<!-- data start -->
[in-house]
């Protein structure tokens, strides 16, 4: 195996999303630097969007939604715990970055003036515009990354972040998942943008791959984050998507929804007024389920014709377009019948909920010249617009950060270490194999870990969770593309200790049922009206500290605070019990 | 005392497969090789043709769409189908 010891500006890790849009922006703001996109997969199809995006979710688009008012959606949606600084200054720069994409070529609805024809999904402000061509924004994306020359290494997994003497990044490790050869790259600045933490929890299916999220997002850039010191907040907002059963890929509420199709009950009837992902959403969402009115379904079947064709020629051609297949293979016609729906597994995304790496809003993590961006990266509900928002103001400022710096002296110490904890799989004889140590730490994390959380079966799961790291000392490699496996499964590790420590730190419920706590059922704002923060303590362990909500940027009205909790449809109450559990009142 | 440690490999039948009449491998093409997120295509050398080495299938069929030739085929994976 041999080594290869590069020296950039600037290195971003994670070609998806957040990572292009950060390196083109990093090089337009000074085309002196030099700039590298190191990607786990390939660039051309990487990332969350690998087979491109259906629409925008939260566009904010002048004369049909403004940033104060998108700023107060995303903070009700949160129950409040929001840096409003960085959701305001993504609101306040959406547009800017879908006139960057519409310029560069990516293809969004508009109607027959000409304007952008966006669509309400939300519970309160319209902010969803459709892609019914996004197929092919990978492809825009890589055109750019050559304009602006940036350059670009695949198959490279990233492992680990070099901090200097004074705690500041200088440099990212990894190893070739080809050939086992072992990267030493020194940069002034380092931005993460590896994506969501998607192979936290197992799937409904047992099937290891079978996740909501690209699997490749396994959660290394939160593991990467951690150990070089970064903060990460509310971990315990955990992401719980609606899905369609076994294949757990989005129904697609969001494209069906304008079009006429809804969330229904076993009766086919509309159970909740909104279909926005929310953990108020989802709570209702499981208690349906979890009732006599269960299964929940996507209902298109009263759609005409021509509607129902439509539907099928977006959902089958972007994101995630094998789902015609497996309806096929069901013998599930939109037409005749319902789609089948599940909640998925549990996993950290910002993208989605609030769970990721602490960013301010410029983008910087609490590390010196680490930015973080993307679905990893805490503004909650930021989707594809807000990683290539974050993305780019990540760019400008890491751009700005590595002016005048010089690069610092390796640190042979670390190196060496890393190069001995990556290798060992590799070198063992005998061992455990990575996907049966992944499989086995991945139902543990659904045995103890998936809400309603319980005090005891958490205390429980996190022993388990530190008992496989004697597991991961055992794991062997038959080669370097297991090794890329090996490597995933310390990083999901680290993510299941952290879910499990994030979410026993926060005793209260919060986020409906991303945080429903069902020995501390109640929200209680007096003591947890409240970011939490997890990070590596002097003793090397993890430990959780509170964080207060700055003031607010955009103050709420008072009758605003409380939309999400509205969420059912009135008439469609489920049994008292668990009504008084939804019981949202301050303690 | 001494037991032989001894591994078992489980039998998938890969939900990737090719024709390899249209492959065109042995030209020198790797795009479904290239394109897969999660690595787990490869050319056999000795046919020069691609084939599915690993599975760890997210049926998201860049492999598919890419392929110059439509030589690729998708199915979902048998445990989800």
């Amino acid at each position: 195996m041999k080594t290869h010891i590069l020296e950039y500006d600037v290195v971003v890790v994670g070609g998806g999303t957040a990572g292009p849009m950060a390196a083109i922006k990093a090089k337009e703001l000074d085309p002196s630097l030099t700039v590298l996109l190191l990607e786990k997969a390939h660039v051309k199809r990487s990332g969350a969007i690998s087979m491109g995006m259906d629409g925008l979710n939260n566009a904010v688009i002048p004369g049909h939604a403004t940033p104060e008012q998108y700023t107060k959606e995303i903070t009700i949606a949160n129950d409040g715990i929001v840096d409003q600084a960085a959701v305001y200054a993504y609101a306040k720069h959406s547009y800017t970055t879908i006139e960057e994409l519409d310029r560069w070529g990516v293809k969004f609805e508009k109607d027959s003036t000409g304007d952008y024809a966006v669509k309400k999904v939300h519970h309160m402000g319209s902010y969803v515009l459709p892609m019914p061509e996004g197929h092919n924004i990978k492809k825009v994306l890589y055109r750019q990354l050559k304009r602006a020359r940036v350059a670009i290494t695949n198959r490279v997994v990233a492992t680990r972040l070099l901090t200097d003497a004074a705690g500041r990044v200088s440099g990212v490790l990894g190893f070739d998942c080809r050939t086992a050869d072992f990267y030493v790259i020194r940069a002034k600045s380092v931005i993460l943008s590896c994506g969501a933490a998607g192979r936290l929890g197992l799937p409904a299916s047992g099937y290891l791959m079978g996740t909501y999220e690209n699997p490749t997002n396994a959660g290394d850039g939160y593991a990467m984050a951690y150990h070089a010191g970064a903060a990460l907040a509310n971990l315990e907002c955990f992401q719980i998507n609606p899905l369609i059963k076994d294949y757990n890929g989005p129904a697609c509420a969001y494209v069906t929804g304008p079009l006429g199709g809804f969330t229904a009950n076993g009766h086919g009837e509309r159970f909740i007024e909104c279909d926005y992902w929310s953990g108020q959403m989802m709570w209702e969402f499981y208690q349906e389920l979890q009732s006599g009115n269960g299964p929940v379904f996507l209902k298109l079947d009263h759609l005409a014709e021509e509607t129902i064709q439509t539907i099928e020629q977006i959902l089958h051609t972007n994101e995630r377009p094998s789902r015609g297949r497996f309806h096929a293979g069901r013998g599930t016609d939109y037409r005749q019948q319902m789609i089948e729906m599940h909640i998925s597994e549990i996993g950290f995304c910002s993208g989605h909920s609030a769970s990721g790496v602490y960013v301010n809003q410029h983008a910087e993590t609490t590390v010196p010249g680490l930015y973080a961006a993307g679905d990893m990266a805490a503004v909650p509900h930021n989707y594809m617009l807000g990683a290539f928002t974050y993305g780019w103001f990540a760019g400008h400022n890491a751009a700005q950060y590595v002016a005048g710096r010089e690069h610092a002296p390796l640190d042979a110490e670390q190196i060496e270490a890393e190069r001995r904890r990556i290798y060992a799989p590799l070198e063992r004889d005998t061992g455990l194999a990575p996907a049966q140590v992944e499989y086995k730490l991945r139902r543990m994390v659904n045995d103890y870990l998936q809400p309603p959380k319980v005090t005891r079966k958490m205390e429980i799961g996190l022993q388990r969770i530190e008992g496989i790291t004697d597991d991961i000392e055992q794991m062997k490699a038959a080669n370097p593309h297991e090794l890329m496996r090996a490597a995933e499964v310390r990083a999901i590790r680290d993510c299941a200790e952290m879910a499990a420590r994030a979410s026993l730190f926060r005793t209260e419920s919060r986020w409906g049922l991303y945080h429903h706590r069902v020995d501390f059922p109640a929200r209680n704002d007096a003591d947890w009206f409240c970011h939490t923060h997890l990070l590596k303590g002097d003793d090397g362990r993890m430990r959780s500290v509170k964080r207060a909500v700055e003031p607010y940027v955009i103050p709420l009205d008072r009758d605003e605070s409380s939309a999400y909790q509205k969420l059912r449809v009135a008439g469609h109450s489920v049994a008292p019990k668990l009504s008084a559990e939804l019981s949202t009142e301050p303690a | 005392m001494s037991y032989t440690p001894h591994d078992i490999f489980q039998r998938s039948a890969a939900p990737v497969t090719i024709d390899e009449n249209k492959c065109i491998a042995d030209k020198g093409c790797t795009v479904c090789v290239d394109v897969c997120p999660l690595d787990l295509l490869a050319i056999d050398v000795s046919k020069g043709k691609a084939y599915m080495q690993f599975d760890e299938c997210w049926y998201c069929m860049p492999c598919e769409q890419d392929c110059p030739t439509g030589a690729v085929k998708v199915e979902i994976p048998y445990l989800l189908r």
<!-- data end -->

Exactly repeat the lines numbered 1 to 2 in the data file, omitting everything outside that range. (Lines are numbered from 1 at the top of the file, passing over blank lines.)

[in-house]
């Protein structure tokens, strides 16, 4: 195996999303630097969007939604715990970055003036515009990354972040998942943008791959984050998507929804007024389920014709377009019948909920010249617009950060270490194999870990969770593309200790049922009206500290605070019990 | 005392497969090789043709769409189908 010891500006890790849009922006703001996109997969199809995006979710688009008012959606949606600084200054720069994409070529609805024809999904402000061509924004994306020359290494997994003497990044490790050869790259600045933490929890299916999220997002850039010191907040907002059963890929509420199709009950009837992902959403969402009115379904079947064709020629051609297949293979016609729906597994995304790496809003993590961006990266509900928002103001400022710096002296110490904890799989004889140590730490994390959380079966799961790291000392490699496996499964590790420590730190419920706590059922704002923060303590362990909500940027009205909790449809109450559990009142 | 440690490999039948009449491998093409997120295509050398080495299938069929030739085929994976 041999080594290869590069020296950039600037290195971003994670070609998806957040990572292009950060390196083109990093090089337009000074085309002196030099700039590298190191990607786990390939660039051309990487990332969350690998087979491109259906629409925008939260566009904010002048004369049909403004940033104060998108700023107060995303903070009700949160129950409040929001840096409003960085959701305001993504609101306040959406547009800017879908006139960057519409310029560069990516293809969004508009109607027959000409304007952008966006669509309400939300519970309160319209902010969803459709892609019914996004197929092919990978492809825009890589055109750019050559304009602006940036350059670009695949198959490279990233492992680990070099901090200097004074705690500041200088440099990212990894190893070739080809050939086992072992990267030493020194940069002034380092931005993460590896994506969501998607192979936290197992799937409904047992099937290891079978996740909501690209699997490749396994959660290394939160593991990467951690150990070089970064903060990460509310971990315990955990992401719980609606899905369609076994294949757990989005129904697609969001494209069906304008079009006429809804969330229904076993009766086919509309159970909740909104279909926005929310953990108020989802709570209702499981208690349906979890009732006599269960299964929940996507209902298109009263759609005409021509509607129902439509539907099928977006959902089958972007994101995630094998789902015609497996309806096929069901013998599930939109037409005749319902789609089948599940909640998925549990996993950290910002993208989605609030769970990721602490960013301010410029983008910087609490590390010196680490930015973080993307679905990893805490503004909650930021989707594809807000990683290539974050993305780019990540760019400008890491751009700005590595002016005048010089690069610092390796640190042979670390190196060496890393190069001995990556290798060992590799070198063992005998061992455990990575996907049966992944499989086995991945139902543990659904045995103890998936809400309603319980005090005891958490205390429980996190022993388990530190008992496989004697597991991961055992794991062997038959080669370097297991090794890329090996490597995933310390990083999901680290993510299941952290879910499990994030979410026993926060005793209260919060986020409906991303945080429903069902020995501390109640929200209680007096003591947890409240970011939490997890990070590596002097003793090397993890430990959780509170964080207060700055003031607010955009103050709420008072009758605003409380939309999400509205969420059912009135008439469609489920049994008292668990009504008084939804019981949202301050303690 | 001494037991032989001894591994078992489980039998998938890969939900990737090719024709390899249209492959065109042995030209020198790797795009479904290239394109897969999660690595787990490869050319056999000795046919020069691609084939599915690993599975760890997210049926998201860049492999598919890419392929110059439509030589690729998708199915979902048998445990989800």